The data from the census pushes the BJP into a tight corner when it is seen in context of the 10% quota for the Economically Weaker Sections of the general category introduced by the Narendra Modi-led central government in 2019.
In Bihar, the general category, or upper castes, constitute only 15.5% of the total population. A 10% EWS quota means more than 64% of the general category population stands a chance of getting reservation in government jobs and seats.
In contrast, the OBCs only have 27% seats reserved even as their population in Bihar is more than 63%. This means that less than half of the OBC population of the state will make the cut under reservation.
“The BJP will now be forced to recognise this as an issue,” Hilal Ahmed, fellow at the Centre for the Study of Developing Societies, told Scroll. Despite garnering a substantial chunk of OBC votes in the 2014 and 2019 Lok Sabha elections, the BJP has opposed a caste census under the apprehension of tinkering with the existing political equilibrium, Ahmed said.
“The moment census data says Yadavs are backward, parties like the RJD and Samajwadi Party stand to gain,” he explained. Ahmed added, however, that more concrete implications of the caste census will come to the fore when data on socio-economic indicators of every category is released.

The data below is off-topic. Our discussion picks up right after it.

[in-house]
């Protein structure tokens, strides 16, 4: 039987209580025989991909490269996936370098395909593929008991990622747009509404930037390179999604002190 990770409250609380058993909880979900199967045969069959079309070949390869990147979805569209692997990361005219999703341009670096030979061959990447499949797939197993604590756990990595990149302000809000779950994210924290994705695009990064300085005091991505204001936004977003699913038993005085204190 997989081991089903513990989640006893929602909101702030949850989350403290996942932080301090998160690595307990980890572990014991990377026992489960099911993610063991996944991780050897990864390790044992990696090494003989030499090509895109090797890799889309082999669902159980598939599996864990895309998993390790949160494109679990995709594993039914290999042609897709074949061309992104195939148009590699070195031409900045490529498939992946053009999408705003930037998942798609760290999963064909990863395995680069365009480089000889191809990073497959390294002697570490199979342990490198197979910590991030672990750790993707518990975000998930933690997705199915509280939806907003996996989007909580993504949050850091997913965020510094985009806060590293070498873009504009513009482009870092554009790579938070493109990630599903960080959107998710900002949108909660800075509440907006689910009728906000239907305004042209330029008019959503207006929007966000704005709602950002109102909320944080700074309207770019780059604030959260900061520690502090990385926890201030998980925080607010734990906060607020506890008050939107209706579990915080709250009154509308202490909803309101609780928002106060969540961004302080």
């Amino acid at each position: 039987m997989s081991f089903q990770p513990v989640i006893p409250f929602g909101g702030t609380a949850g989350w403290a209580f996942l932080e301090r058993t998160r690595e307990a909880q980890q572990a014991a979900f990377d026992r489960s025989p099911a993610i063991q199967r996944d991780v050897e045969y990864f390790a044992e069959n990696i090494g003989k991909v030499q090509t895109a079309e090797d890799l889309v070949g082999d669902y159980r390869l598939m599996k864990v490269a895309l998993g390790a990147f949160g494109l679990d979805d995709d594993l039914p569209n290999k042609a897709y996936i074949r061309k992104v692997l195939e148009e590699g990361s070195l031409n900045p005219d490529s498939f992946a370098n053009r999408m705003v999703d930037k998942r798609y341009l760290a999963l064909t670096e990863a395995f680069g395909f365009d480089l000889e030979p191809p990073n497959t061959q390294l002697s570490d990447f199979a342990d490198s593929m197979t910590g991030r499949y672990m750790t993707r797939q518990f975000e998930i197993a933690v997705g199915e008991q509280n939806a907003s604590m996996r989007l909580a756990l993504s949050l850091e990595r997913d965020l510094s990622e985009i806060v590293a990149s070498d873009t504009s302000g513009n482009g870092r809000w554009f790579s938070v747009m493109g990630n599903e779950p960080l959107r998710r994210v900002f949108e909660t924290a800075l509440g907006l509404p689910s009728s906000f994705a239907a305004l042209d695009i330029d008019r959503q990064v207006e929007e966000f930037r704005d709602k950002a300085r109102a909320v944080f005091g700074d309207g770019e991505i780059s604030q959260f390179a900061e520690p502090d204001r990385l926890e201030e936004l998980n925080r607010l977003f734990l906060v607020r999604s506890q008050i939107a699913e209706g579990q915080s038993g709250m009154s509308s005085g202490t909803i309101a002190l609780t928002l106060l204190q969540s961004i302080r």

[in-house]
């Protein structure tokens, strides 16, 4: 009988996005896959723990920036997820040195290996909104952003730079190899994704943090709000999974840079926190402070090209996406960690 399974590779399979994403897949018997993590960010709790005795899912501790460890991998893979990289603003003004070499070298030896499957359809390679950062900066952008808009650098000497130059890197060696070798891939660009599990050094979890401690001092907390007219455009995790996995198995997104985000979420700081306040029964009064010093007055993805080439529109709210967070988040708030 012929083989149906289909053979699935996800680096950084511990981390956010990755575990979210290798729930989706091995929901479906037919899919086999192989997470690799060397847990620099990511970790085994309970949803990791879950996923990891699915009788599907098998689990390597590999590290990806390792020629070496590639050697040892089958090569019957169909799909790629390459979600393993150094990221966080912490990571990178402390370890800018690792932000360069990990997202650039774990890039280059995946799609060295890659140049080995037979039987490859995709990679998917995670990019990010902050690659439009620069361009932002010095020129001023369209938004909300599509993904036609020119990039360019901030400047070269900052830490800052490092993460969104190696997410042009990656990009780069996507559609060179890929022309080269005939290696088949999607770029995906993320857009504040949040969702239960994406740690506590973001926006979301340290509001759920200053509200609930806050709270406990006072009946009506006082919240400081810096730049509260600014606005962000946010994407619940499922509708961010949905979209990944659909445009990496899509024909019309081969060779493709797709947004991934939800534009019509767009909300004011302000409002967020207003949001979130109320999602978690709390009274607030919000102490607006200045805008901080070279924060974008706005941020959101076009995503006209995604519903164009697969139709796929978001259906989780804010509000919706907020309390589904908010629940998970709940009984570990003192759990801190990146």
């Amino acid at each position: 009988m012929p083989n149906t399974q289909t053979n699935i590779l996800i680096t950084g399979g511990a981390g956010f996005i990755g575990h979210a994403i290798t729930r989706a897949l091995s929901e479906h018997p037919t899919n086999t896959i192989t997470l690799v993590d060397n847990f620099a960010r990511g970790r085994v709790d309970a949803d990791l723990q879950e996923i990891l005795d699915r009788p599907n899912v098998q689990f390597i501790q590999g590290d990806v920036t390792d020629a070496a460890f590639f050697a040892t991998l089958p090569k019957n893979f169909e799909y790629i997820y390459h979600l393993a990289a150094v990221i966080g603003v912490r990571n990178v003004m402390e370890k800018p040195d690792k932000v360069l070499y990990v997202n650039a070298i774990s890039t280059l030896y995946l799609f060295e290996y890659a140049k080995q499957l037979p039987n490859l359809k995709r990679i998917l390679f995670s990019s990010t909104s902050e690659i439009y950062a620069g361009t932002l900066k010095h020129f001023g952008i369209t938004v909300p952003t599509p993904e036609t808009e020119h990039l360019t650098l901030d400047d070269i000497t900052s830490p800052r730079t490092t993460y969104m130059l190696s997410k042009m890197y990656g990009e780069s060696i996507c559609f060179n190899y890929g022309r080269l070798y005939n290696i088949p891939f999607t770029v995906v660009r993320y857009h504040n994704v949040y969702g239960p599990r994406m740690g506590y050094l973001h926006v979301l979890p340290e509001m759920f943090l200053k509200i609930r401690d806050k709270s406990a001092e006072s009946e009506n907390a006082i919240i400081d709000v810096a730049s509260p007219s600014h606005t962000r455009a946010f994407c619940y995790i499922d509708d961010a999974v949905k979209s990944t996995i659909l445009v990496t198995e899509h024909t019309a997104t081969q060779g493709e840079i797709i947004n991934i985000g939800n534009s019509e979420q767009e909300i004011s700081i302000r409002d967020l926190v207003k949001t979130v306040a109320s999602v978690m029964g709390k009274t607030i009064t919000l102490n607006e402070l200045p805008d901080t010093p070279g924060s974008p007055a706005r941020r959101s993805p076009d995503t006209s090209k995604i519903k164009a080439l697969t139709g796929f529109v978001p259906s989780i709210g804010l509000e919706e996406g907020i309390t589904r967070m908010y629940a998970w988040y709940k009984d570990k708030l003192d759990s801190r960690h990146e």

“If that data indeed shows that the upper castes are better placed, it would make for a stronger argument for the Opposition parties to rejig quotas.”
Timely booster for the INDIA bloc
Over the last few weeks, the Congress has sharpened its focus on gaining ground among OBC voters. The party pushed for an OBC sub-quota in the recently passed women’s reservation act – a change in its stance from 2010, when it had introduced a similar bill.
In the debate in Parliament on women’s reservation last month, Congress MP Rahul Gandhi also pointed out that only three of the 90 secretaries of the Central government belonged to the OBC category. Since then, he has taken up the issue in rallies in the Hindi heartland states of Madhya Pradesh, Chhattisgarh and Rajasthan, which will go to polls later this year.
On Monday, Gandhi reiterated his pitch after the census was released.
The Congress’ attempt to woo OBC voters aligns with the politics of its Hindi belt allies in the INDIA bloc. At a rally in Madhya Pradesh’s Rewa last week, Samajwadi Party chief Akhilesh Yadav said that Congress being in favour of caste census was “nothing short of a miracle”.
“Nothing could give more joy than the fact that now the Congress talks of caste census and chose to tread the socialists’ path,” he added.
Congress’ overtures towards the OBCs has already forced Modi’s hand in addressing the development. At a rally in Chhattisgarh on Saturday, the prime minister claimed that the Congress hated the OBCs. At another rally on Monday, he accused the Opposition of dividing the society on caste lines.
By placing the BJP on the backfoot, the findings of the caste census in Bihar could well be one of the strongest weapons for the Opposition as the country goes to the Lok Sabha polls early next year.